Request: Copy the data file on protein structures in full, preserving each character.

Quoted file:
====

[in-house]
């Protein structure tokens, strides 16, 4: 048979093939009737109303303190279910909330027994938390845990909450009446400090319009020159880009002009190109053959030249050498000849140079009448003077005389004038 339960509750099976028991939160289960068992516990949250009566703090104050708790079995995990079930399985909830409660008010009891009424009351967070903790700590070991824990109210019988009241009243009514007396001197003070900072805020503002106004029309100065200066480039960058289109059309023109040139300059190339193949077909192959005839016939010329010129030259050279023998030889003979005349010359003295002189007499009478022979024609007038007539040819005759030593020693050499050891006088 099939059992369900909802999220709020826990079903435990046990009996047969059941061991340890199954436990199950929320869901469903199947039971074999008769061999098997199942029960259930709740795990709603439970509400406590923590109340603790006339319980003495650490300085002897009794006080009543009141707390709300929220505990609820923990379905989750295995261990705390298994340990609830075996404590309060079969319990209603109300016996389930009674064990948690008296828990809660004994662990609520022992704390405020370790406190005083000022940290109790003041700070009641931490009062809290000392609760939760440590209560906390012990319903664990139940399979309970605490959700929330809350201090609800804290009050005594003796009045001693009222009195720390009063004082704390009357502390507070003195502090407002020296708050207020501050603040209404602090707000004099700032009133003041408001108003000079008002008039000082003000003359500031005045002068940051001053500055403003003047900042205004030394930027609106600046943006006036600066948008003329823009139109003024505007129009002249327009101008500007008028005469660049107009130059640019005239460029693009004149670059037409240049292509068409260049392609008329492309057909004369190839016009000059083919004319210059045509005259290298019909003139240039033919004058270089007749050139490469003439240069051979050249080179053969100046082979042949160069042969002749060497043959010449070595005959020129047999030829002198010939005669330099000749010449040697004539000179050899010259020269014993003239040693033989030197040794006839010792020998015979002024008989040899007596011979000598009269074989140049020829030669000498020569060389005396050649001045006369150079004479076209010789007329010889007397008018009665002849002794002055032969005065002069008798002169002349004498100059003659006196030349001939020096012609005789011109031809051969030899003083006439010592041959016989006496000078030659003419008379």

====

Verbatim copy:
[in-house]
């Protein structure tokens, strides 16, 4: 048979093939009737109303303190279910909330027994938390845990909450009446400090319009020159880009002009190109053959030249050498000849140079009448003077005389004038 339960509750099976028991939160289960068992516990949250009566703090104050708790079995995990079930399985909830409660008010009891009424009351967070903790700590070991824990109210019988009241009243009514007396001197003070900072805020503002106004029309100065200066480039960058289109059309023109040139300059190339193949077909192959005839016939010329010129030259050279023998030889003979005349010359003295002189007499009478022979024609007038007539040819005759030593020693050499050891006088 099939059992369900909802999220709020826990079903435990046990009996047969059941061991340890199954436990199950929320869901469903199947039971074999008769061999098997199942029960259930709740795990709603439970509400406590923590109340603790006339319980003495650490300085002897009794006080009543009141707390709300929220505990609820923990379905989750295995261990705390298994340990609830075996404590309060079969319990209603109300016996389930009674064990948690008296828990809660004994662990609520022992704390405020370790406190005083000022940290109790003041700070009641931490009062809290000392609760939760440590209560906390012990319903664990139940399979309970605490959700929330809350201090609800804290009050005594003796009045001693009222009195720390009063004082704390009357502390507070003195502090407002020296708050207020501050603040209404602090707000004099700032009133003041408001108003000079008002008039000082003000003359500031005045002068940051001053500055403003003047900042205004030394930027609106600046943006006036600066948008003329823009139109003024505007129009002249327009101008500007008028005469660049107009130059640019005239460029693009004149670059037409240049292509068409260049392609008329492309057909004369190839016009000059083919004319210059045509005259290298019909003139240039033919004058270089007749050139490469003439240069051979050249080179053969100046082979042949160069042969002749060497043959010449070595005959020129047999030829002198010939005669330099000749010449040697004539000179050899010259020269014993003239040693033989030197040794006839010792020998015979002024008989040899007596011979000598009269074989140049020829030669000498020569060389005396050649001045006369150079004479076209010789007329010889007397008018009665002849002794002055032969005065002069008798002169002349004498100059003659006196030349001939020096012609005789011109031809051969030899003083006439010592041959016989006496000078030659003419008379």